In order to basically do anything in Brass, you need networks. The game is all about becoming a rail baron, so it makes sense. The neat thing about Brass is how you don’t use solely your own networks, but all other players’ networks. If my opponent lays a canal in a location I have presence, now I can build in the location they’ve connected (provided I have the proper cards to do so). Players are limited to two actions a turn, so this makes pacing and timing critical in Brass. I’ve spent multiple turns laying industry tiles, biding my time until another player has no choice but to expand my direction.
Additionally, as industry tiles increase in level, their values of income and victory points sway. They also require coal and iron to construct. Players can build coal and iron supplies, and once their reservoirs are emptied by other players in need, flip them for points and income. Each mechanic in Brass builds on itself and it’s a joy to behold on the table. A few plays was all I needed to understand why Brass is so beloved by the community.
There’s much more to learn about how Brass works, but now’s not the time. Brass is good. Really good. This reprint is also great, which helps tremendously. One quick glance at the old version of Brass is enough to hurt your head. I’ve played with a number of friends who aren’t into super heavy games, and despite my warnings, didn’t care, simply because the box art and board look so enticing.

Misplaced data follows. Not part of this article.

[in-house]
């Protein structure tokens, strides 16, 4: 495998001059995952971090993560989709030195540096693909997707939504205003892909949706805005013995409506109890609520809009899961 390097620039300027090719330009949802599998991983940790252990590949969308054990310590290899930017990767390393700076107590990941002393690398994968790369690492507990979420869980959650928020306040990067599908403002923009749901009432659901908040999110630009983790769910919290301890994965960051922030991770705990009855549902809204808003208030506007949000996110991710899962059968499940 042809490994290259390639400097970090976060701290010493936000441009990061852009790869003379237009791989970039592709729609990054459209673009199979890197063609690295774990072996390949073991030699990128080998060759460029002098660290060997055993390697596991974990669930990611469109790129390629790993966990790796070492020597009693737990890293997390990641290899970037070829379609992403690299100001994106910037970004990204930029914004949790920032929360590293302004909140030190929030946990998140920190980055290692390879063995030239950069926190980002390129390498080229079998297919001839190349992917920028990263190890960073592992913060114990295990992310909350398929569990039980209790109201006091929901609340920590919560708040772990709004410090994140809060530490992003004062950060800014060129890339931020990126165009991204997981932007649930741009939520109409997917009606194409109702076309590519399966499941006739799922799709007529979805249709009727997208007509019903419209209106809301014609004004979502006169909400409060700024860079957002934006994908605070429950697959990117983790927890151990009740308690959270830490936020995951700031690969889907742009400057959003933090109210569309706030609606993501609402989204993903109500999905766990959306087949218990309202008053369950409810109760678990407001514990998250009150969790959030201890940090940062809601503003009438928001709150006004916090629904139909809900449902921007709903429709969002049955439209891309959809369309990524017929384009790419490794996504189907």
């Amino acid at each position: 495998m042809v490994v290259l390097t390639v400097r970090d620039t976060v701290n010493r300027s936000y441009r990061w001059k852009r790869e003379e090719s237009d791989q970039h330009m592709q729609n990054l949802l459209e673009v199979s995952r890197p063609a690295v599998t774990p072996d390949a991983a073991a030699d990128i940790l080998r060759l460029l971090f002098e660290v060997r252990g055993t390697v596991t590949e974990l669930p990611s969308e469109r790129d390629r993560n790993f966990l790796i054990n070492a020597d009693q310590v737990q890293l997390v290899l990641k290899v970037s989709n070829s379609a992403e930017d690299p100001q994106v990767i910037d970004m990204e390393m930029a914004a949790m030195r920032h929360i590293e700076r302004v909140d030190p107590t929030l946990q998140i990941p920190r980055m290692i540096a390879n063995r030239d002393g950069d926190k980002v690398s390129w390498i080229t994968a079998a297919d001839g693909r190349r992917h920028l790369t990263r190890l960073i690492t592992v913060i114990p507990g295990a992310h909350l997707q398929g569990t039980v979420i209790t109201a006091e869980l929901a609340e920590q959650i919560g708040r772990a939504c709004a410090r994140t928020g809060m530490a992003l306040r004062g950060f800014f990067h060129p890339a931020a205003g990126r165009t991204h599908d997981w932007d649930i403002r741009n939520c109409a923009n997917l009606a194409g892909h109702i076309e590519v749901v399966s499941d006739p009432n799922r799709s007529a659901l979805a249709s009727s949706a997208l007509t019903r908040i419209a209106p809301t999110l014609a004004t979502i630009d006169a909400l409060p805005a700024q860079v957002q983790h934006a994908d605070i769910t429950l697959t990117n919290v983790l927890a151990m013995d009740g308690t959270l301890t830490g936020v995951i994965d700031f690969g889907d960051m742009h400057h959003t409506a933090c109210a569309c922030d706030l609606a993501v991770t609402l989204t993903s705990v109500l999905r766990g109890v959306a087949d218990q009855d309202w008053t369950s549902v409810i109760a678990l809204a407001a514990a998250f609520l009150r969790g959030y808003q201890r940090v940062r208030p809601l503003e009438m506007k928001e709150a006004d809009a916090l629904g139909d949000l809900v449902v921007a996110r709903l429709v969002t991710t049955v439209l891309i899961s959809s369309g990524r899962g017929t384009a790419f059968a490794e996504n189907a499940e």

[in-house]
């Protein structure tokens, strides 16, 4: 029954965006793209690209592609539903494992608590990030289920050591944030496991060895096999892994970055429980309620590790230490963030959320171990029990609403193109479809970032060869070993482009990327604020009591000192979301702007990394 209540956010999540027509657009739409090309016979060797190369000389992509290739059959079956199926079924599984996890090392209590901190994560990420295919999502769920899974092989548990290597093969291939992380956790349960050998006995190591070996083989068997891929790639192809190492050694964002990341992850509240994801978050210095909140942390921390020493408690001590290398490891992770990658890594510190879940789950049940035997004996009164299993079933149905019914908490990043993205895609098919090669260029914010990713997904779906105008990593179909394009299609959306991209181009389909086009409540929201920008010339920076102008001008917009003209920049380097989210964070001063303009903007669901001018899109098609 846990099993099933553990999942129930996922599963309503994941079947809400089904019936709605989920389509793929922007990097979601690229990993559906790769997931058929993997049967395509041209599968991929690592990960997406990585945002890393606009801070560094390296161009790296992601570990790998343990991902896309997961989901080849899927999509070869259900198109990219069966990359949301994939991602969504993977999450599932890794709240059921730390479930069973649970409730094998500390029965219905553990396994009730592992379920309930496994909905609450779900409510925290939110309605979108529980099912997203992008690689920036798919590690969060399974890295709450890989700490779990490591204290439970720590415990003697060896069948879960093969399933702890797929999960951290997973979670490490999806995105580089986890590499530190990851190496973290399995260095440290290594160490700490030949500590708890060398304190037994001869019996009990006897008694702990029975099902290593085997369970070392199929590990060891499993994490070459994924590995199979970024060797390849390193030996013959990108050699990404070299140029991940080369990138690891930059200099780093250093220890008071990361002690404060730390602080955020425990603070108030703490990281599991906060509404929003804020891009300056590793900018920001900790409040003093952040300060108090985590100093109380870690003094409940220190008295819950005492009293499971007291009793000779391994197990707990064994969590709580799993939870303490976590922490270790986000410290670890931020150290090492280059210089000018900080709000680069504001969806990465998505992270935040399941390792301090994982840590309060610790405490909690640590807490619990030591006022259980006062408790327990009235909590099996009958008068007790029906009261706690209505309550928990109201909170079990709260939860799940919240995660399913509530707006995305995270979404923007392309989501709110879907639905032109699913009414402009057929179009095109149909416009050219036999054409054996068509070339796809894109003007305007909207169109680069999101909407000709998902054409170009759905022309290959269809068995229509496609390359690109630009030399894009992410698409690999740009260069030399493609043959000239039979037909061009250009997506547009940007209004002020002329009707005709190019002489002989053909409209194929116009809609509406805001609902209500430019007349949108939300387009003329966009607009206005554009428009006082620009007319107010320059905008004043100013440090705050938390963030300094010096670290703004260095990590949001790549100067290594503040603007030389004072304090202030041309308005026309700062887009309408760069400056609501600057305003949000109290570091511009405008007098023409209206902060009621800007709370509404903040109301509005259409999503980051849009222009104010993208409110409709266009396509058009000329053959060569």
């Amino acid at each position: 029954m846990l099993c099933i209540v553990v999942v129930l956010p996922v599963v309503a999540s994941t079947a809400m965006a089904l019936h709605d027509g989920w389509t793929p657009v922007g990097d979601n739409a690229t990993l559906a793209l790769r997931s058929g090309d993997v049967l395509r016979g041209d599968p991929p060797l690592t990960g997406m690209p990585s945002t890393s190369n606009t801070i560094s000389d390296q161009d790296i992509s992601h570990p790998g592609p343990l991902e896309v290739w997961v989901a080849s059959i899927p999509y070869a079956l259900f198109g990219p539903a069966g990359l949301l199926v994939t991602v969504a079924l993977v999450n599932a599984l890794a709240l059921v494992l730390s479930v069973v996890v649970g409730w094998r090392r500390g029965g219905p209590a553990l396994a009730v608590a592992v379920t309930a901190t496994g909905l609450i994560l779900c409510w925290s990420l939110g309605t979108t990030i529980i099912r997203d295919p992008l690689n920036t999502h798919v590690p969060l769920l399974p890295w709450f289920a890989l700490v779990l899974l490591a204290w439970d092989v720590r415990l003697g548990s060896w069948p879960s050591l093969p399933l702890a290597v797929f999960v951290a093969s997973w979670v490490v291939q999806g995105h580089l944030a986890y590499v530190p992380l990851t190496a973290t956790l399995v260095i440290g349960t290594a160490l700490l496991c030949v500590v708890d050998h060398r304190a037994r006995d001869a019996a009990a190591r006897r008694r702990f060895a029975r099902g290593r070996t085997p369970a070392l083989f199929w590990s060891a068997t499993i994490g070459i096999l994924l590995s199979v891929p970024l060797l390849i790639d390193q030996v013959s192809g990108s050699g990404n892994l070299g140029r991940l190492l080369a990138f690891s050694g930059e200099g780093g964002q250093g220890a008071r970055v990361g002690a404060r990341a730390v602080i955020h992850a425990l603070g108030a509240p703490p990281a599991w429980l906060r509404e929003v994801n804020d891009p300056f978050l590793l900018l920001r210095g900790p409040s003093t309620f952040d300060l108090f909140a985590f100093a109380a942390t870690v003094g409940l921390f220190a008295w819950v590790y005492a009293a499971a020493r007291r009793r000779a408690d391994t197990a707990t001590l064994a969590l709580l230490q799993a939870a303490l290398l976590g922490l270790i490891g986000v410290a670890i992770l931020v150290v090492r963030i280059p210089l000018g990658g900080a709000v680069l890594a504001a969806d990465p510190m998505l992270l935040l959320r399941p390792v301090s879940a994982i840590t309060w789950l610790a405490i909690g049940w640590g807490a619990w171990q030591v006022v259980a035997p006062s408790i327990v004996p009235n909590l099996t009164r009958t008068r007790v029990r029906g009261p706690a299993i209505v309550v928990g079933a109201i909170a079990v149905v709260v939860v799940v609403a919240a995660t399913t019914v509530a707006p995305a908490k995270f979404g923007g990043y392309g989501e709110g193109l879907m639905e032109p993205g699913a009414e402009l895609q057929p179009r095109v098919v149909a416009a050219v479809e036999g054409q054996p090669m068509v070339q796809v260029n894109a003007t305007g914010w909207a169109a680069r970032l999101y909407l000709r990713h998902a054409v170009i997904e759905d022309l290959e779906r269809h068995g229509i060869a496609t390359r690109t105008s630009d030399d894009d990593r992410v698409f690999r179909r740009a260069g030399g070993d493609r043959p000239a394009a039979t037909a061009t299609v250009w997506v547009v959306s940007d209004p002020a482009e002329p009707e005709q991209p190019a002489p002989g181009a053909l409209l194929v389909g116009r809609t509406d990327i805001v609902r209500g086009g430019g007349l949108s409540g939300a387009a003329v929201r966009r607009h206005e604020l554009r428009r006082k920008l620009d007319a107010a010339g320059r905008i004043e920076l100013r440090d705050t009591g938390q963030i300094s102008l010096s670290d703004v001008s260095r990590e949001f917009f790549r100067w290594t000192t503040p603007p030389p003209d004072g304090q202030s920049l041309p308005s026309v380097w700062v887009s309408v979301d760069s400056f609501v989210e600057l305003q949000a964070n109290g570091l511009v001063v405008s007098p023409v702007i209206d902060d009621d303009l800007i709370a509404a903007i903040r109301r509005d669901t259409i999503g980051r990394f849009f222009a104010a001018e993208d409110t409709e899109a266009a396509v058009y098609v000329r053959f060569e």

Roxley has done an incredible job of keeping the spirit of Brass, while updating the flow and feel. Cards feel wonderful in hand. Aside from the gorgeous art, I’d be remiss to not mention the excellent iron clays included with the Kickstarter. These weighty poker chips are lovely to handle and stack nicely on your character marker.
Brass: Lancashire seems to offer somewhat unlimited replay value. The game is divided in two eras, each ending once the action card deck is emptied and all cards are played. At the end of the first era, cards are shuffled, points are given out, and level 1 tiles are wiped from the board. Depending on how people play the game, some parts of the map could be sparsely populated, while in other games, the entire board could be covered. Player number accounts quite a bit for this, but play style determines everything, also. Some might focus on networks (which payout huge points for well-developed locations) while others just want to be iron and coal barons. Lancashire is yours!
While Lancashire is great, and I’ll keep it forever, it’s a bear to teach. It’s been difficult to get teaching in under 30-45 minutes. Luckily, Brass lends itself to repeated plays, so it seems a strong offering for a weekly game night for committed players. Games also last a long time, sometimes over 2 hours. I imagine if you’re playing with the same group for a long period of time, you could do it faster, but it’s difficult to get it to the table otherwise.
If you want an incredibly strong economic game that forces you to think, look no further. Lancashire is one of the best, most engaging games I’ve ever played, especially as a heavier game. There are so many avenues to explore and build on, and you should be finding new strategies every time you play. You won’t be disappointed with Brass: Lancashire.